Service of documents
Follow this procedure when serving Children’s Court documents.
Document ID number 1220, version 2, 1 March 2016.
All applications to the Children’s Court must be served on the relevant parties. This procedure applies to all applications (protection application, applications for a care by Secretary order, long-term care order and permanent care order and applications to breach, vary, revoke or extend).
Case practitioner tasks
- Consult a legal officer.
- Serve a copy of all applications on the child (if over 12 years) and the parent(s) either directly in person or by registered post.
- Swear or declare a Affidavits and statutory declarations.
- Service by notice must be made at least five clear days before the hearing, except for applications for interim accommodation orders (IAOs). Applications for IAOs must be served with reasonable notice, which generally is considered to be 24 hours, but may be less with agreement.
- Make genuine and reasonable efforts to locate and serve all parties, including at a minimum:
- enquiries at the last known address
- a search of the telephone directory
- enquiries with the relevant family
- check with the Electoral Commission.
Checking with the Electoral Commission may not be possible for applications made by emergency care and must be conducted as soon as possible after the initial hearing.
- Document all efforts and attempts to serve all parties.
- If you are unable to locate and serve all parties prior to the hearing, you must serve them outside the Court on the day of the hearing (if they attend court) and then complete the affidavit of service.
Service by hand
- You must personally deliver a true copy of the application to the person.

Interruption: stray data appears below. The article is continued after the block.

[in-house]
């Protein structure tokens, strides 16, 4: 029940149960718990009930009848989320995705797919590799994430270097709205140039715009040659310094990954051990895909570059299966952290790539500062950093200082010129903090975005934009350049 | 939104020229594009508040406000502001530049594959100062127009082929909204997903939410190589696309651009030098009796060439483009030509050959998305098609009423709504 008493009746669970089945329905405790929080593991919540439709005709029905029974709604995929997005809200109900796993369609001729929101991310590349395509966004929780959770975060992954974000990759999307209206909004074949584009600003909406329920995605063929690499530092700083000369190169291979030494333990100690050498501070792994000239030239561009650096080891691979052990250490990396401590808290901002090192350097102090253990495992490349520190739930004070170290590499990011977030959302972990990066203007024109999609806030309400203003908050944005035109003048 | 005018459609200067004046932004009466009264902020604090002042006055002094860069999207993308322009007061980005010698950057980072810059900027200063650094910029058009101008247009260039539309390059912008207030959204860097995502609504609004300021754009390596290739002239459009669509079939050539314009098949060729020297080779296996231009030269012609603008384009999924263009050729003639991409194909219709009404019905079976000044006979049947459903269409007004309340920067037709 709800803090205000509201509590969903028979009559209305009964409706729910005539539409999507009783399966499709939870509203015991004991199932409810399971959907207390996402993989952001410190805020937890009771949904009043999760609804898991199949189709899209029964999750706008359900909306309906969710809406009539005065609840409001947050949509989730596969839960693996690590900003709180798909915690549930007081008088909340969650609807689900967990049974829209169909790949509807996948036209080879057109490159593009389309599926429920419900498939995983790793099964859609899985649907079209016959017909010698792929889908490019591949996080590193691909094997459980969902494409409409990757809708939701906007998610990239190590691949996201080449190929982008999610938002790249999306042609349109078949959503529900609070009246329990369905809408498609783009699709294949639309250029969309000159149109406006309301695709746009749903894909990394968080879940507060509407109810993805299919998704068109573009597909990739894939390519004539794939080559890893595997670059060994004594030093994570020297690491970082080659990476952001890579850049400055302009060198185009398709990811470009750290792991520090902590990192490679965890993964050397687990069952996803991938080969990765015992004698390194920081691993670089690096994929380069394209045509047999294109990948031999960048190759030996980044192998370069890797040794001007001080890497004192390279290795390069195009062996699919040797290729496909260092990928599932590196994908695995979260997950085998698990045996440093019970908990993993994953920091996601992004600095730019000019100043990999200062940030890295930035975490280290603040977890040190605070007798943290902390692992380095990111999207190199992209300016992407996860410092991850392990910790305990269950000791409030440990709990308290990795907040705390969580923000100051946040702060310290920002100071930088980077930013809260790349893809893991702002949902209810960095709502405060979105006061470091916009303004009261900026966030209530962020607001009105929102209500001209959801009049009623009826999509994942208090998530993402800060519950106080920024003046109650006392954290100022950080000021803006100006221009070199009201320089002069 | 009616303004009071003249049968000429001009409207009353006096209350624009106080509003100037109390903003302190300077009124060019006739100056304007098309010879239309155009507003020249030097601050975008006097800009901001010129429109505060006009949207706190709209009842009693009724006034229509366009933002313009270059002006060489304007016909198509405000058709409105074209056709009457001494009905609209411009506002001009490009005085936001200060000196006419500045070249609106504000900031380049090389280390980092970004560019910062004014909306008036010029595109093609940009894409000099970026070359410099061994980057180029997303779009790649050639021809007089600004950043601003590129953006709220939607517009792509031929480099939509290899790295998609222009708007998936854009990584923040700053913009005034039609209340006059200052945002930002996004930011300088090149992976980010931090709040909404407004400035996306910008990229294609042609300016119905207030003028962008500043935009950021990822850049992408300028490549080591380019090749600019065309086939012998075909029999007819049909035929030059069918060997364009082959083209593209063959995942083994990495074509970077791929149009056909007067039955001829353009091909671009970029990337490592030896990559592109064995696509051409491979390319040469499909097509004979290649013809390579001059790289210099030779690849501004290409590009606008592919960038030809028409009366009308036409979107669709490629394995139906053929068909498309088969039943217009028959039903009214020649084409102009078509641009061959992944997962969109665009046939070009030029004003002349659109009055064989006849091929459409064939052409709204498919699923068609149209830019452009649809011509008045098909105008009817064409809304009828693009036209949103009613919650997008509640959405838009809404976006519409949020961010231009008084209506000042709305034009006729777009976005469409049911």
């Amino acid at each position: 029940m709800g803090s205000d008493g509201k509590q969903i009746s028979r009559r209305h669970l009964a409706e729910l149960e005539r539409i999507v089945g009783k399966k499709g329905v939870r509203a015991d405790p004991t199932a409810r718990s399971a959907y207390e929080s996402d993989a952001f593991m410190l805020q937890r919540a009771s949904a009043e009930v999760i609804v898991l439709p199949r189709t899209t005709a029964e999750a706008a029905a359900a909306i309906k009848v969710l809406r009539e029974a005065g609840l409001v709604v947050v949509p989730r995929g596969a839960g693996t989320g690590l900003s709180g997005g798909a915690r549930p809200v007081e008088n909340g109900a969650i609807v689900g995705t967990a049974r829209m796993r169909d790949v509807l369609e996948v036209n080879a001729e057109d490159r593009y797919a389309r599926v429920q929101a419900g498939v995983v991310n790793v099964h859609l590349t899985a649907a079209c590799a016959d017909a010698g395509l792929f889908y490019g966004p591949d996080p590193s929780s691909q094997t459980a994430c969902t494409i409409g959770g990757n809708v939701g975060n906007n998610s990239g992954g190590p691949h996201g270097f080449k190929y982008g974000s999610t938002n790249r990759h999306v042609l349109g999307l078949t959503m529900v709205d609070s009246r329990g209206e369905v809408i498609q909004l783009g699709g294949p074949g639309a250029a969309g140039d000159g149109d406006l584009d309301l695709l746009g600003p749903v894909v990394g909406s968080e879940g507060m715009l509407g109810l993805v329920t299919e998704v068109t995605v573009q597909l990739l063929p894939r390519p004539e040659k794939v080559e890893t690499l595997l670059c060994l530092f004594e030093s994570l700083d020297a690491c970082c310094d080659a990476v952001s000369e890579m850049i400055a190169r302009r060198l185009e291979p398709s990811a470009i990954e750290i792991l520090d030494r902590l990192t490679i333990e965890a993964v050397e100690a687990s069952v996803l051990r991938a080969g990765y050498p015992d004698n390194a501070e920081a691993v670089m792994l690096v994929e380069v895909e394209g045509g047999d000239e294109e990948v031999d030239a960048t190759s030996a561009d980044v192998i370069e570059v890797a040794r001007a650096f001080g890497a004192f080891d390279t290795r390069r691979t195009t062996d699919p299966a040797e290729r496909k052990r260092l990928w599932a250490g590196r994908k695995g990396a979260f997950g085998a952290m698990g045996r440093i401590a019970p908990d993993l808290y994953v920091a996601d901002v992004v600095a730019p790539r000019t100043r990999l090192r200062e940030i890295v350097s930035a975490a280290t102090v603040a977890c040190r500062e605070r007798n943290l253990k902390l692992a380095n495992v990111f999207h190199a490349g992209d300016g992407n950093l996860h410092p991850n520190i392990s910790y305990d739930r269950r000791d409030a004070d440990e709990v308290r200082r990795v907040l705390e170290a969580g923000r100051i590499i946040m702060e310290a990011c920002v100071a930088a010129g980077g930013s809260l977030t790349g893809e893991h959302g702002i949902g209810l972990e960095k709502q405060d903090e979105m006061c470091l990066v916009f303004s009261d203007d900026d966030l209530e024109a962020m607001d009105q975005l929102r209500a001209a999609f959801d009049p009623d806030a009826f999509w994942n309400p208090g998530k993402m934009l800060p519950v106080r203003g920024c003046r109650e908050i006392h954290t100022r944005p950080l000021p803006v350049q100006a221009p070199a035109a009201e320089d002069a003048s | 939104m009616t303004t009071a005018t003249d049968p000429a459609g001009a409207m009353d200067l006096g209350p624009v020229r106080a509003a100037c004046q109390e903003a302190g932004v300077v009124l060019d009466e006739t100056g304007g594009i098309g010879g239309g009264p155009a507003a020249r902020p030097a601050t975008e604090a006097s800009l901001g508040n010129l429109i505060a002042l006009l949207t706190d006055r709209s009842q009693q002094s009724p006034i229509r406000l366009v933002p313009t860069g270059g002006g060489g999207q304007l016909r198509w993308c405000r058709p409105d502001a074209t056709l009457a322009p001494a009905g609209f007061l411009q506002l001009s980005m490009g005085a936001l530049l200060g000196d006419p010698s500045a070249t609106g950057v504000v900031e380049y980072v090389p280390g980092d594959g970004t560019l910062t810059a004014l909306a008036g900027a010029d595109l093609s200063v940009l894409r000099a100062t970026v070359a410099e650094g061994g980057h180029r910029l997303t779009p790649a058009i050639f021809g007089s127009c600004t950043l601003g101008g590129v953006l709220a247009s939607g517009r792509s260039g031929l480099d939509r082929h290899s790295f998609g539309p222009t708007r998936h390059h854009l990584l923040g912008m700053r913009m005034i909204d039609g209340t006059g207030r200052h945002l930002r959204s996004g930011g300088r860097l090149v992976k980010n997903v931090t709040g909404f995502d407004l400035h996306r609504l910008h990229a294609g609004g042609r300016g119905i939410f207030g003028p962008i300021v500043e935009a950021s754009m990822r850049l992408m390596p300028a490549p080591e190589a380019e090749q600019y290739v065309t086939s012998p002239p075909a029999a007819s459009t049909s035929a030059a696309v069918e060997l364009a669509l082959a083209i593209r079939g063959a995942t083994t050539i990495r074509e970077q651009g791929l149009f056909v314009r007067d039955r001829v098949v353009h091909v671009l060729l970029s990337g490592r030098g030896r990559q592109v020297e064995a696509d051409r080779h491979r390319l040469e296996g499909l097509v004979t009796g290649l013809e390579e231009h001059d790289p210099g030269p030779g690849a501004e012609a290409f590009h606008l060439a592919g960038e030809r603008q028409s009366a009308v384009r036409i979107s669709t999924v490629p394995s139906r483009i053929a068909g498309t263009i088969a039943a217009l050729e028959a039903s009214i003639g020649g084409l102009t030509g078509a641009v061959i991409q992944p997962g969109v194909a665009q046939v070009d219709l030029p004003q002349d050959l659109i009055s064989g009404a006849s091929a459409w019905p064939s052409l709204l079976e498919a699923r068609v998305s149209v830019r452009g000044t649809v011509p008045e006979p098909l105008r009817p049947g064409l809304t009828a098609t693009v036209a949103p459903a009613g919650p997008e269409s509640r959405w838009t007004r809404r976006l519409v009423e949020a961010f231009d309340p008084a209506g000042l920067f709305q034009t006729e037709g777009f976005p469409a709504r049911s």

- Do not leave documents in the letterbox or under the door of the last known address, as this may breach privacy and will not effect service.
The information privacy principles states that ‘…personal information must be protected from misuse, loss, authorised access, modification or disclosure’. Leaving court applications at a person’s home or with another person cannot ensure a person’s privacy is protected and therefore should not occur in any circumstance.
- You may have a ‘process server’ or a colleague serve the application on your behalf. They will need to complete an affidavit of service.
Service by registered post
- Confirm the name and address of an intended recipient.
- You may telephone or send a letter asking the person to contact you to confirm their address before sending the material.
- If no response is received to a letter requesting contact confirmation, consider asking the Court to dispense with service for that individual until they can be located.
- You must either:
- personally take the application to the post office and post it by registered post, or
- send by registered post via the internal mail system.
- If using the internal mail system you must:
- speak to the person responsible for mailing on the day and alert them to the documents
- confirm that they agree to note the time of post and agree to complete an affidavit of service, and
- complete the details on the affidavit relating to the client’s name, address and the type of application, leaving the other details blank for the person completing service to enter before they sign the affidavit.
Failure to follow the above procedure may result in the Court refusing to hear your application and/or costs being awarded against the department.
The Court can make an order to dispense with service of an application, document or order to an individual if satisfied by oath or affidavit that the individual cannot be located after reasonable efforts or there are exceptional circumstances. See Dispensation of service.
Service by facsimile
- Service by fax is only valid when the Court is satisfied that service cannot be promptly effected in any other manner (for example, when a parent is in gaol, in which case the prison officer who delivers the fax to the prisoner would swear/declare the affidavit of service).
- Provide support and supervision.
- Decide whether to apply to the Court for an order dispensing with service.